Taxes on Land Compared to Wages and Interest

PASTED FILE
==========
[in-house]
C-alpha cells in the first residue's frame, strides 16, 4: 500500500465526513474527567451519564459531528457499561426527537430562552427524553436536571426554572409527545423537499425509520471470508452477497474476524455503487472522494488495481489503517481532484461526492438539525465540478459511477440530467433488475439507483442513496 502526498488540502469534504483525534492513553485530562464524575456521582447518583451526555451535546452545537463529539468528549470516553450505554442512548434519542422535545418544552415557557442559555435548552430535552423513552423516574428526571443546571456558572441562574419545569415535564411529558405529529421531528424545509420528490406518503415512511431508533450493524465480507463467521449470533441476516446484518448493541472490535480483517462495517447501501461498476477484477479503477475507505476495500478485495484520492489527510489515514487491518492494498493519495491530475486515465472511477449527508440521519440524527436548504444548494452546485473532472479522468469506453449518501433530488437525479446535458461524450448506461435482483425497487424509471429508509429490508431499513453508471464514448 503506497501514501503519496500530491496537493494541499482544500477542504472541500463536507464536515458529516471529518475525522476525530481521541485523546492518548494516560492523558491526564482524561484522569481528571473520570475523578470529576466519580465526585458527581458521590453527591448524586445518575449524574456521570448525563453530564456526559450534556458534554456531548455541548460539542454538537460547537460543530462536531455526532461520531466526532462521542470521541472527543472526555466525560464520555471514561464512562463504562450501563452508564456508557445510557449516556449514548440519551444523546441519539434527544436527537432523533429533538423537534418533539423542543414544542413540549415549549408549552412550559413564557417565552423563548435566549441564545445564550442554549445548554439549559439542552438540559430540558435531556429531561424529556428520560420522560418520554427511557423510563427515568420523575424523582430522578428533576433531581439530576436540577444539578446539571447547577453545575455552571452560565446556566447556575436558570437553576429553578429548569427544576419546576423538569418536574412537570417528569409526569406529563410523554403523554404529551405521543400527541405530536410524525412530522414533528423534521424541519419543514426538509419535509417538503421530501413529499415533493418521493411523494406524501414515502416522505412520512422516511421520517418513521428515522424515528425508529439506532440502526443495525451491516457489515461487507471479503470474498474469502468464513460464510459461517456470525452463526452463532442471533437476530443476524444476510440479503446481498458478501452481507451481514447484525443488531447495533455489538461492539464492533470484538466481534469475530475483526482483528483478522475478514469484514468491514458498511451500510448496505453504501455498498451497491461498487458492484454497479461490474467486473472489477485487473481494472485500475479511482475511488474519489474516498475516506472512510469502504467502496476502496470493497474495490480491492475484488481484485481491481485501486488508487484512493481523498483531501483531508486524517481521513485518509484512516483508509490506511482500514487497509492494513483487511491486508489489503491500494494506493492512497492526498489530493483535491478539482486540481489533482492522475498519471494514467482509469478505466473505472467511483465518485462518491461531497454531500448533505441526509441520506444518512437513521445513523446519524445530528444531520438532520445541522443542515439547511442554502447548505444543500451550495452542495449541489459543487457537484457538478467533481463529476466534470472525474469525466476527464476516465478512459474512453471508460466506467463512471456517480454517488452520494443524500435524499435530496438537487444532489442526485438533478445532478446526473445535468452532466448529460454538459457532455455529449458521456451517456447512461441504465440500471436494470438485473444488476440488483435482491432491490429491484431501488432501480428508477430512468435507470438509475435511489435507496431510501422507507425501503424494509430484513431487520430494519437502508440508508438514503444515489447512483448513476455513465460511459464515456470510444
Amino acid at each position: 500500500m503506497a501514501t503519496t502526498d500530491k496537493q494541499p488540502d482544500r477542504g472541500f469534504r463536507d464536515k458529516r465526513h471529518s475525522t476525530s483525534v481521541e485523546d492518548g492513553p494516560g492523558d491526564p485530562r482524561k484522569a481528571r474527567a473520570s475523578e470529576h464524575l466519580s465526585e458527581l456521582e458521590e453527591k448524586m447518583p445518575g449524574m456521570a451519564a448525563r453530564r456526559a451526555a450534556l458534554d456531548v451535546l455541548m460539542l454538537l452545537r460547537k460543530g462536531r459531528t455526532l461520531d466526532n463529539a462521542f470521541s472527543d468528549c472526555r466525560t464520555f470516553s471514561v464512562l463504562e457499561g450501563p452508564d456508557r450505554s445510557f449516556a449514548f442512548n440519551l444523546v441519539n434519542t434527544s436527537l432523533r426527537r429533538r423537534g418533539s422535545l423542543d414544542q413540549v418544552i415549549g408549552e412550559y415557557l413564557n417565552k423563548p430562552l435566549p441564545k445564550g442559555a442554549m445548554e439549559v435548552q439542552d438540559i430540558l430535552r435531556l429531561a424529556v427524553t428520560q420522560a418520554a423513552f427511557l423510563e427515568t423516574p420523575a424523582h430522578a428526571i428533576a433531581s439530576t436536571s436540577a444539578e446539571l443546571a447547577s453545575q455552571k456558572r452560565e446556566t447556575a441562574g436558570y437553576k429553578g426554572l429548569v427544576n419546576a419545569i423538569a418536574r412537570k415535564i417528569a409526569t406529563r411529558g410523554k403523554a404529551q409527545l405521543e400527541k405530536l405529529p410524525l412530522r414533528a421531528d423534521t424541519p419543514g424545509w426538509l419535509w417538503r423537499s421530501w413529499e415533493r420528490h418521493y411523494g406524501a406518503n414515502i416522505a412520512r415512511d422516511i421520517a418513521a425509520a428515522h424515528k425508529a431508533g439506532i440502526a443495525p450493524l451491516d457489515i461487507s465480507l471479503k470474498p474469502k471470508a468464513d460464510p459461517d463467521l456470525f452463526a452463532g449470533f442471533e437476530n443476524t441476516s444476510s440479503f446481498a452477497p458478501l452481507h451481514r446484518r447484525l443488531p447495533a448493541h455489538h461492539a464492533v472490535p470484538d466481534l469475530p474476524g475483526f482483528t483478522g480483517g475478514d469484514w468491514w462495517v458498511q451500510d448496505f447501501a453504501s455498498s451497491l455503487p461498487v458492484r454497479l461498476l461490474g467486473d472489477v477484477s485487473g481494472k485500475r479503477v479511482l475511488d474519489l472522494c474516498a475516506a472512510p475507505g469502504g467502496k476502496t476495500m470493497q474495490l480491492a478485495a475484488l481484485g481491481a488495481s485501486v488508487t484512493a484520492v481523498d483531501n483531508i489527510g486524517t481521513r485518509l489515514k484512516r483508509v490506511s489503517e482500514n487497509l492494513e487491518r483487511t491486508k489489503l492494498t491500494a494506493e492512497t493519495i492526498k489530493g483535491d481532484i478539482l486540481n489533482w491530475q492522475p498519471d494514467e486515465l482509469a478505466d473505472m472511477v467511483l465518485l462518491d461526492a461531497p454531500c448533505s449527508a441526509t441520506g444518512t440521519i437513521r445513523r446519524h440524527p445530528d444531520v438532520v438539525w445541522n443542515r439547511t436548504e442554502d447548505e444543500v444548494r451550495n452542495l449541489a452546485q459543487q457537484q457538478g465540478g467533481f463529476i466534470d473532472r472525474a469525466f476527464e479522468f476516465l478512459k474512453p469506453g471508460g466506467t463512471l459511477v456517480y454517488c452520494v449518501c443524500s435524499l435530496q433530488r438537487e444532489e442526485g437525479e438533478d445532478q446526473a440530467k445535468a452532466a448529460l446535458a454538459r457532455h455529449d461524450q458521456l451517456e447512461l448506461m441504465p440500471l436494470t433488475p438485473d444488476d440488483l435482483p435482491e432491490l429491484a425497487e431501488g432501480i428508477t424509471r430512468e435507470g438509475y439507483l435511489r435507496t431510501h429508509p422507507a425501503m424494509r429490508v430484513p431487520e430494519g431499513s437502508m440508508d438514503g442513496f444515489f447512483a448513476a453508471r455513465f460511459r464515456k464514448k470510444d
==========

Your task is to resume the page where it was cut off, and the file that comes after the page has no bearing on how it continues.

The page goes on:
Of the total wealth that is created throughout our present economy (colored area ADEF), our current tax system collects, in fact, only a relatively small portion of the total wealth (red area AHGF). The reason tax revenue (AHGF) is a part of total “rent” (AHIF) is because most, but not all, tax revenue actually ends up removing “rent” from the economy in the end, even though government tax revenue generally consists of taxes on incomes and payroll. This, in turn, is because, on the one hand, taxes on incomes actually reduce the profits and benefits of land, and so reduce what people are willing to pay for it (hence reducing “rent”), and on the other hand generally also include incomes from land such as rental incomes or incomes from capital gains from land sales. And thirdly, private income from “land” is also used to pay for sales and value-added taxes, which further increases the share of “rent” governments take through taxation. Because our present tax system takes “rent” out of the economy but does so highly inefficiently, our system allows private parties to appropriate “rent” through their ownership of valuable land (green area GHI), but, at the same time, also reduces the overall amount of “rent” that could otherwise be had for the entire economy if less productive land were available. We can see this by extrapolating the dotted line GH further into the grey area ABCD. Because the dotted line GH would extend below the line IB and leave us with a negative “rent” amount, which is not possible, any land signified by the line HB becomes ‘marginal’ – that is, it yields no “rent” to its owners under our present tax system, which is why it is being withheld from use. It is simply more profitable for landowners in our present tax system to withhold that land from use and to then sell it at some other time for a profit. We can see by this illustration how our current tax system actually perpetuates our wasteful use of land and natural resources, marked by the line ED instead of EC, while it simultaneously encourages a small portion of our total population to reap vast profits through private land speculation, as shown in the green area GHI. Tax revenues, too, are relatively meager (AHGF). By shifting taxes from wages and interest on to land, we immediately notice that land is used far more efficiently – the colored area BCEI extends all the way to the right, leaving far more wealth over for both workers and owners of capital goods such as entrepreneurs. For our illustrative purposes above we are assuming a perfectly efficient use of land, but in practice only an approximation of that rate can be achieved. The next thing we notice is that government revenue is greater as well, because, on the one hand, government is now able to harness far larger amounts of “rent” more efficiently by directly taxing land instead of indirectly taxing it by taxing income, and, on the other hand, enormous amounts of new and taxable wealth is being created from less productive land that is no longer withheld from use. Text source: